To skip sunscreen during the monsoons is one of the biggest skincare mistakes of the season. Look around you: the monsoons may be upon our heads, but it’s not as though it’s darkness all around, is it? (Barring a few exceptional days, maybe). Angry, black clouds may be hovering over, but how many of us actually celebrate the monsoons? All we end up doing, realistically, is praying that the clouds would part, and the sun would shine!

The misconception:

Clouds block sunlight, but not the harmful UV radiation. Even if they do, it’s only upto 20%. You’re still vulnerable to the effects of the remainder 80%. Science points out that UV rays have the capacity to bounce off clouds, which, means they can hit you with greater concentration. This focussed intensity may vary, depending on cloud thickness, and ‘spread’ across the sky, but it’s this very inconsistency which dictates that you should have sunscreen applied to all exposed parts of your body, as an all-day buffer.

Point to be noted:

You need sunscreen when you’re on the beach, yes. But you’d need it also when it’s snowing, or if you’re relaxing by a beautiful water body like a lake. All of these act like mirrors and reflect the sun’s rays, bouncing them back at you from all angles, increasing your exposure to them.

The mistake: Narrowing down the competency of sunscreen to just ‘colour protection’.

You tend to think, “It’s not sunny, and even if it is, it’s not that bad that I would get tanned, so I don’t need sunscreen when it’s raining.”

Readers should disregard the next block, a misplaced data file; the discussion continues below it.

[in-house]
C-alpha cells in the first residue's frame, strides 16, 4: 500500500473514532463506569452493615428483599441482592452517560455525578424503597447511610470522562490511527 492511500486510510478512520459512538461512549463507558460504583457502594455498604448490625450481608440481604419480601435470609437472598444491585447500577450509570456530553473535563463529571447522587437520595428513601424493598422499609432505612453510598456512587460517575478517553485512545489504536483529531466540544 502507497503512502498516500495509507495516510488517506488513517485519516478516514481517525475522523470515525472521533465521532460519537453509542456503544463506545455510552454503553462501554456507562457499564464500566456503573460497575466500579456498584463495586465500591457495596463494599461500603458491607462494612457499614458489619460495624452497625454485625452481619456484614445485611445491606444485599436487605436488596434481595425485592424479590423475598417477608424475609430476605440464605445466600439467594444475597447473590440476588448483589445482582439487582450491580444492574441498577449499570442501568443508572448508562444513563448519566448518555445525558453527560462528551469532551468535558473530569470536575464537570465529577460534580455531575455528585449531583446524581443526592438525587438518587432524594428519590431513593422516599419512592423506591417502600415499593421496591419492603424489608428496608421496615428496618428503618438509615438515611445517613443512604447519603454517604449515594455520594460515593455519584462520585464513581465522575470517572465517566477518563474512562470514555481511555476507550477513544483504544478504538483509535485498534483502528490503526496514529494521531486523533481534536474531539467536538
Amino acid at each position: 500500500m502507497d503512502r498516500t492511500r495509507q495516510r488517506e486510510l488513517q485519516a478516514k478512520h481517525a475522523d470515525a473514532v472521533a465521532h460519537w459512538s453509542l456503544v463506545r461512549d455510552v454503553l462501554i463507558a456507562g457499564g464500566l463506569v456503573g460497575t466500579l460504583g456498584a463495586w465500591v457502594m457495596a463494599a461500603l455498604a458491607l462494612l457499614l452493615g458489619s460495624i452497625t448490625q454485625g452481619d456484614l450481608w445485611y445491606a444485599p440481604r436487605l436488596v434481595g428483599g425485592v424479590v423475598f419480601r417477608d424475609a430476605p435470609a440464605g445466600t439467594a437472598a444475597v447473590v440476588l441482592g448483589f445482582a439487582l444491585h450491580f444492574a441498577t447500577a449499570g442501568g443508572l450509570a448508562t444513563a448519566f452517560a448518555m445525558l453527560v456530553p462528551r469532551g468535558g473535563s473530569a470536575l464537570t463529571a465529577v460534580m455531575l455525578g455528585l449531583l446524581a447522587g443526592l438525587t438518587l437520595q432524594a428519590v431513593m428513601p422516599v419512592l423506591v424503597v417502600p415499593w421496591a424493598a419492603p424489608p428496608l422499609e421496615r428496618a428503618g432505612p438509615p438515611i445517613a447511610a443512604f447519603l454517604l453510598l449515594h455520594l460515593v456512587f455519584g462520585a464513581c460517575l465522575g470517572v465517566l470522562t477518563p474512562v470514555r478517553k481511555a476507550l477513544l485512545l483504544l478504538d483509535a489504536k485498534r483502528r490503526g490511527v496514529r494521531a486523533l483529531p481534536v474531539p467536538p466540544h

Sunscreen doesn’t only protect you from tanning and sunburn. It shields you from more long-standing harm, like skin cancer, premature skin ageing, wrinkles, fine lines, pigmentation, and sun spots. Daily application of sunscreen therefore becomes a maintenance regime, whereby your skin would thank you in the long run, for the little bit you did every day to keep it safe and healthy.

What kind of sunscreen for the monsoons?

  • Water-resistant ones, for obvious reasons!

  • Choose gel-based or spray sunscreens if you have acne-prone skin. They tend to be more lightweight, and have mattifying effects, which makes the skin look clean and even. Also, you don’t want your skin too look ‘oiled’ after application. Monsoon humidity makes skin a tad greasy anyway, so you don’t want to aggravate the situation.

  • Cream-based sunscreens and lotions suit those with dry skin, as they provide the necessary protection against radiation, as well as requisite moisture.

  • Regardless of skin type, opt for broad-spectrum sunscreens, with a minimum of SPF 30. You need protection against both, UV-A, and UV-B radiation. Whilst the former causes pigmentation and ageing, the latter causes, burns, tanning, and cancer.

  • Check the ingredients list of your sunscreen pack/bottle for ‘chemical’ barriers, like oxybenzone, avobenzone, and octinoxate. These are toxic hormone disruptors, that interfere with endocrine and thyroid functioning, causing reduced sperm count in men and endometriosis in women. The fact that they make it to the manufacturing table for skin products, and get approval by the necessary bodies, is alarming in it’s own right.

Bottom Line:

It’s not always easy to make expedited efforts to remedy lifestyle issues, or diseases, when they emerge. In some cases, it’s too late. Sunscreen isn’t the be-all-end-all answer to skin care issues, but it’s certainly crucial and indispensable. If you take time out for a proper skin-type consultation, and the ideal sunscreen for it, you’d be doing a little that would go a long way; to protect yourself from subtle, slow, but harmful changes to your skin health, texture, and age.